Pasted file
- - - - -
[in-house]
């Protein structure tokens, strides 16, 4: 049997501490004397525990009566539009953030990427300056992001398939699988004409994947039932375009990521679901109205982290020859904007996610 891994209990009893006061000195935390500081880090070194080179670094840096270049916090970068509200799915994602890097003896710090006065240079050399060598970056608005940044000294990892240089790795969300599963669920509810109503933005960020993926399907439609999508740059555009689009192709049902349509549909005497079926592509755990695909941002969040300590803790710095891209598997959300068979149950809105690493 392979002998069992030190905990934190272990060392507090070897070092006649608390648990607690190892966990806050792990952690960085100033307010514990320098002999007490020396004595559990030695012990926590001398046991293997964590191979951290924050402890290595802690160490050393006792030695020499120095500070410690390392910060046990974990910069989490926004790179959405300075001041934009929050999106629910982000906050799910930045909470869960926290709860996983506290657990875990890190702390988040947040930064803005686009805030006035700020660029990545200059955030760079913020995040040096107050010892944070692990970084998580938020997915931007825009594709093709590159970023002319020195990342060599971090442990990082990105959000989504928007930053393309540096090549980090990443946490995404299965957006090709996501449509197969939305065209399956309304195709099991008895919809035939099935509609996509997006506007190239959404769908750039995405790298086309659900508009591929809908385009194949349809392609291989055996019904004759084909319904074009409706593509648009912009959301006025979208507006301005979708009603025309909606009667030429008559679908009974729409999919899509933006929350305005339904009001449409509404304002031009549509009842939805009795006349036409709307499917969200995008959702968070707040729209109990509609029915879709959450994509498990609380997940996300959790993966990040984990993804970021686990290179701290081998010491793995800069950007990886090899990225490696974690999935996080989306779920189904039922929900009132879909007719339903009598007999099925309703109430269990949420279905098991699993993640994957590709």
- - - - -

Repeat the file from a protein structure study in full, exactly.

[in-house]
């Protein structure tokens, strides 16, 4: 049997501490004397525990009566539009953030990427300056992001398939699988004409994947039932375009990521679901109205982290020859904007996610 891994209990009893006061000195935390500081880090070194080179670094840096270049916090970068509200799915994602890097003896710090006065240079050399060598970056608005940044000294990892240089790795969300599963669920509810109503933005960020993926399907439609999508740059555009689009192709049902349509549909005497079926592509755990695909941002969040300590803790710095891209598997959300068979149950809105690493 392979002998069992030190905990934190272990060392507090070897070092006649608390648990607690190892966990806050792990952690960085100033307010514990320098002999007490020396004595559990030695012990926590001398046991293997964590191979951290924050402890290595802690160490050393006792030695020499120095500070410690390392910060046990974990910069989490926004790179959405300075001041934009929050999106629910982000906050799910930045909470869960926290709860996983506290657990875990890190702390988040947040930064803005686009805030006035700020660029990545200059955030760079913020995040040096107050010892944070692990970084998580938020997915931007825009594709093709590159970023002319020195990342060599971090442990990082990105959000989504928007930053393309540096090549980090990443946490995404299965957006090709996501449509197969939305065209399956309304195709099991008895919809035939099935509609996509997006506007190239959404769908750039995405790298086309659900508009591929809908385009194949349809392609291989055996019904004759084909319904074009409706593509648009912009959301006025979208507006301005979708009603025309909606009667030429008559679908009974729409999919899509933006929350305005339904009001449409509404304002031009549509009842939805009795006349036409709307499917969200995008959702968070707040729209109990509609029915879709959450994509498990609380997940996300959790993966990040984990993804970021686990290179701290081998010491793995800069950007990886090899990225490696974690999935996080989306779920189904039922929900009132879909007719339903009598007999099925309703109430269990949420279905098991699993993640994957590709």